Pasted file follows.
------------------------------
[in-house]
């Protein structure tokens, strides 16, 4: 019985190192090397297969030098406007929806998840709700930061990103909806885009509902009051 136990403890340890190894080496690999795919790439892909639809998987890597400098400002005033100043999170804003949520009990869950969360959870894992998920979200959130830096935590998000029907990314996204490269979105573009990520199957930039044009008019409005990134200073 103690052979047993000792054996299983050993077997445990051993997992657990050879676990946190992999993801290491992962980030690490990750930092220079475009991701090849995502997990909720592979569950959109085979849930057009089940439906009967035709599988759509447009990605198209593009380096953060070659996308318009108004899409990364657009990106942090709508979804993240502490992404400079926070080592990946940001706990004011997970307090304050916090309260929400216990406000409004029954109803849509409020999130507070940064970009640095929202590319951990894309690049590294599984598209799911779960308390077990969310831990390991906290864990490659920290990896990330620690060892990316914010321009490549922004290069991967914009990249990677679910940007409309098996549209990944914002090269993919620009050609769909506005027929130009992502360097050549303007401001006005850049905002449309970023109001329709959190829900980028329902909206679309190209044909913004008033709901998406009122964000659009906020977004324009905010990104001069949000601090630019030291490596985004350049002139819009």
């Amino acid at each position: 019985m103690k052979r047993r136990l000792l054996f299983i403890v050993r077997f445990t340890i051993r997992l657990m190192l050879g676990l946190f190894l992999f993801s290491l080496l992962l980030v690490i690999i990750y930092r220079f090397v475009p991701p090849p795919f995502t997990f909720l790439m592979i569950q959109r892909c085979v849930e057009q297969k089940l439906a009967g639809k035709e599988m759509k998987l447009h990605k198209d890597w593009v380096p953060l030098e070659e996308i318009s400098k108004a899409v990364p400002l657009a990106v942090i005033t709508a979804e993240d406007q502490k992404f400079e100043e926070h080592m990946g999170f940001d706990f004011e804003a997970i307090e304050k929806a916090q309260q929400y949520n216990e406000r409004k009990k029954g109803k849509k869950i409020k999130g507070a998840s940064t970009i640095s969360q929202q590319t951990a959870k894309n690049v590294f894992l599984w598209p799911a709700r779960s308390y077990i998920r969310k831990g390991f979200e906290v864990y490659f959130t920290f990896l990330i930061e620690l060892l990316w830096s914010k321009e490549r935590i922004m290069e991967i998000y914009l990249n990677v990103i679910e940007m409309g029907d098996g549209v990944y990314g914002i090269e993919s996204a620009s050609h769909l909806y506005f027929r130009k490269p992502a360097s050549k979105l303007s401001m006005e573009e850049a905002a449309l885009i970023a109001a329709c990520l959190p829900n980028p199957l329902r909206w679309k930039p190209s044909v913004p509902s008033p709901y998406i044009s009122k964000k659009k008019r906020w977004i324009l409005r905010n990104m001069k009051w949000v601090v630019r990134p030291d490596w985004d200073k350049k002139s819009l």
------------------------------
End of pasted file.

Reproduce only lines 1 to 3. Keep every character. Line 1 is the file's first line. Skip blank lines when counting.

[in-house]
């Protein structure tokens, strides 16, 4: 019985190192090397297969030098406007929806998840709700930061990103909806885009509902009051 136990403890340890190894080496690999795919790439892909639809998987890597400098400002005033100043999170804003949520009990869950969360959870894992998920979200959130830096935590998000029907990314996204490269979105573009990520199957930039044009008019409005990134200073 103690052979047993000792054996299983050993077997445990051993997992657990050879676990946190992999993801290491992962980030690490990750930092220079475009991701090849995502997990909720592979569950959109085979849930057009089940439906009967035709599988759509447009990605198209593009380096953060070659996308318009108004899409990364657009990106942090709508979804993240502490992404400079926070080592990946940001706990004011997970307090304050916090309260929400216990406000409004029954109803849509409020999130507070940064970009640095929202590319951990894309690049590294599984598209799911779960308390077990969310831990390991906290864990490659920290990896990330620690060892990316914010321009490549922004290069991967914009990249990677679910940007409309098996549209990944914002090269993919620009050609769909506005027929130009992502360097050549303007401001006005850049905002449309970023109001329709959190829900980028329902909206679309190209044909913004008033709901998406009122964000659009906020977004324009905010990104001069949000601090630019030291490596985004350049002139819009």
């Amino acid at each position: 019985m103690k052979r047993r136990l000792l054996f299983i403890v050993r077997f445990t340890i051993r997992l657990m190192l050879g676990l946190f190894l992999f993801s290491l080496l992962l980030v690490i690999i990750y930092r220079f090397v475009p991701p090849p795919f995502t997990f909720l790439m592979i569950q959109r892909c085979v849930e057009q297969k089940l439906a009967g639809k035709e599988m759509k998987l447009h990605k198209d890597w593009v380096p953060l030098e070659e996308i318009s400098k108004a899409v990364p400002l657009a990106v942090i005033t709508a979804e993240d406007q502490k992404f400079e100043e926070h080592m990946g999170f940001d706990f004011e804003a997970i307090e304050k929806a916090q309260q929400y949520n216990e406000r409004k009990k029954g109803k849509k869950i409020k999130g507070a998840s940064t970009i640095s969360q929202q590319t951990a959870k894309n690049v590294f894992l599984w598209p799911a709700r779960s308390y077990i998920r969310k831990g390991f979200e906290v864990y490659f959130t920290f990896l990330i930061e620690l060892l990316w830096s914010k321009e490549r935590i922004m290069e991967i998000y914009l990249n990677v990103i679910e940007m409309g029907d098996g549209v990944y990314g914002i090269e993919s996204a620009s050609h769909l909806y506005f027929r130009k490269p992502a360097s050549k979105l303007s401001m006005e573009e850049a905002a449309l885009i970023a109001a329709c990520l959190p829900n980028p199957l329902r909206w679309k930039p190209s044909v913004p509902s008033p709901y998406i044009s009122k964000k659009k008019r906020w977004i324009l409005r905010n990104m001069k009051w949000v601090v630019r990134p030291d490596w985004d200073k350049k002139s819009l």